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1. Meditations by Marcus Aurelius - practical advice on how to arm yourself every day.

2. Man's Search for Meaning by Frankl - no matter how bad you think you have it, it can be worse, and you can find meaning.

3. The Snow Leopard by Peter Matthiessen - it's the journey (not the destination) and <i>pay attention!</i>

The Snow Leopard was so beautiful. I read it slowly, over the course of several months. My girlfriend at the time teased me for reading it so slowly. But it was one of those books I didn't want to read quickly because it was so dense with meaning.

I tried getting through Meditations, but I couldn't. Maybe I'm more used to long-form writings, rather than the short paragraphs? I could read them, but I felt like they didn't "sink in", even if I felt they were profound at the time.

I don't know which translation you read, but maybe give the Gregory Hayes version a chance. It is more recent and more straightforward, less stylized in terms of phrasing. I felt that the language got in the way less when reading it.

Oh, lordy lord. Then don't read Gomez DaVila.

Meditations is an outstanding book. You don't have to read "through". You can browse and see what connects with you. What made a strong difference to me: the translation. First, I could not connect with the book. Then I found another translation and started liking it. Later I realized that the fist translation, while harder to read and understand, was much better. It was, like he wrote. Short. No unnecessary words.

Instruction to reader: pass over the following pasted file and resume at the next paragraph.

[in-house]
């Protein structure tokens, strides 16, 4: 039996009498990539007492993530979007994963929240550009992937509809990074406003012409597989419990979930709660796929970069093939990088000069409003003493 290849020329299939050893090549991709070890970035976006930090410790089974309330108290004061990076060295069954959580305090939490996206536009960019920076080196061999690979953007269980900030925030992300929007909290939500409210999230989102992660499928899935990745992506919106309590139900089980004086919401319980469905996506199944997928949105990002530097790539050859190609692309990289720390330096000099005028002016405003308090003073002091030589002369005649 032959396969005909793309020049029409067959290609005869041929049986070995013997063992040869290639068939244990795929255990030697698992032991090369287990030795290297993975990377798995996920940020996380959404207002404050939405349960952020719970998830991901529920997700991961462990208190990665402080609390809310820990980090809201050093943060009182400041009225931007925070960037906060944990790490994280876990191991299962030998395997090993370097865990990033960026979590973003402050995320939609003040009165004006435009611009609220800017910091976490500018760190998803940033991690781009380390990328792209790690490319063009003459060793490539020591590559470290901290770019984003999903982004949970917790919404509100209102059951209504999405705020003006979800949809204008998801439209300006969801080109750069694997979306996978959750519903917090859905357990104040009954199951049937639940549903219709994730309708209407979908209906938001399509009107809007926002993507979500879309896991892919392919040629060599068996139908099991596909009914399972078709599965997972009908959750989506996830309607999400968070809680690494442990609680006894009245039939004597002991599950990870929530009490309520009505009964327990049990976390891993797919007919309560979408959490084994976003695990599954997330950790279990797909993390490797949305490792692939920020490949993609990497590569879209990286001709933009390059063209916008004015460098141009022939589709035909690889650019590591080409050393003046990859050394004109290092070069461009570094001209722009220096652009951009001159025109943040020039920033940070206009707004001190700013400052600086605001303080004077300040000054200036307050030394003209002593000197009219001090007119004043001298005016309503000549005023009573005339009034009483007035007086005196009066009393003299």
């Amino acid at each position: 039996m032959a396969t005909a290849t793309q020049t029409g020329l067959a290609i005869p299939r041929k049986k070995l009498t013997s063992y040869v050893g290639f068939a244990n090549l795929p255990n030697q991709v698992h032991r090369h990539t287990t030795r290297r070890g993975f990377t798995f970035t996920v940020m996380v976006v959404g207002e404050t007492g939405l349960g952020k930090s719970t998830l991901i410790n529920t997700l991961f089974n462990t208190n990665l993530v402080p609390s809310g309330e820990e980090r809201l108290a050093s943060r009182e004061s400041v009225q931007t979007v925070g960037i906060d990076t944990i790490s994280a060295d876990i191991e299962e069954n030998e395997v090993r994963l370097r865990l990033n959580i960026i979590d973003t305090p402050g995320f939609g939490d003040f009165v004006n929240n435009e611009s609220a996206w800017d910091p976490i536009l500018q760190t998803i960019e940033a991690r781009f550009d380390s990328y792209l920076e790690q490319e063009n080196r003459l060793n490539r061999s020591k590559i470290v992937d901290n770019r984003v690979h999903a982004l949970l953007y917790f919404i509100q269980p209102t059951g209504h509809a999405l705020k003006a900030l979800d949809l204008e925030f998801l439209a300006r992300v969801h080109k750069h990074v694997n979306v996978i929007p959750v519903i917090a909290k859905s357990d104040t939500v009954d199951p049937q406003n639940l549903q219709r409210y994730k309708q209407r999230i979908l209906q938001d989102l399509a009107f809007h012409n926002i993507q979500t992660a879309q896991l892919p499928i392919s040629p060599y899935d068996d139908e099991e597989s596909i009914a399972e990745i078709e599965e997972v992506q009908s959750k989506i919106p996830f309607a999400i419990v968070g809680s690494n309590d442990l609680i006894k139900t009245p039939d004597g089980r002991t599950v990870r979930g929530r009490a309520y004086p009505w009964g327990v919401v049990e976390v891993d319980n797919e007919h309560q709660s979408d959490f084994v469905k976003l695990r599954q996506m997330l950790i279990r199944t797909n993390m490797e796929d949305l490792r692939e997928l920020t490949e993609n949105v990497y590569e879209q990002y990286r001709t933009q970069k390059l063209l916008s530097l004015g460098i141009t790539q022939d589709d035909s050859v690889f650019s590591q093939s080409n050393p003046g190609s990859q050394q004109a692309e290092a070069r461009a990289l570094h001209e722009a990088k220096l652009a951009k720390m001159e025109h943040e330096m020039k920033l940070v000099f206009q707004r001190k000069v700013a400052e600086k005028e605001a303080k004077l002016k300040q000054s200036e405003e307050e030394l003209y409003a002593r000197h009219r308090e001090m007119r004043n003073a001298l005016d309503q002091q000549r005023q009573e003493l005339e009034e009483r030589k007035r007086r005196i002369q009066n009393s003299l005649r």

It's actually his personal diary, written often while he was on campaign. From that perspective I think it's impressive how insightful he managed to be in short bursts. But if you are looking for something more long-form, you might try Seneca's Letters or Epictetus Discourses.

Do we know he wasn't just practicing philosophy by writing down what he heard others say?

>no matter how bad you think you have it, it can be worse, and you can find meaning.

I agree. I have a personality where when something bad happens I just assess my potential courses of action and act accordingly. Sometimes I get depressed, but I usually snap out of it and get back to work. However, I am married to someone with a chronic, debilitating illness. I'm struggling to help her keep hope. I think one of the tricky things to get around is that people with legitimately terrible situations don't want to hear "It could always be worse." They kind of have a point. Just because there's a person that has it worse doesn't mean they aren't suffering also. I think Frankl's book might be helpful, but I wouldn't really know where to start trying to convince her that it might help.

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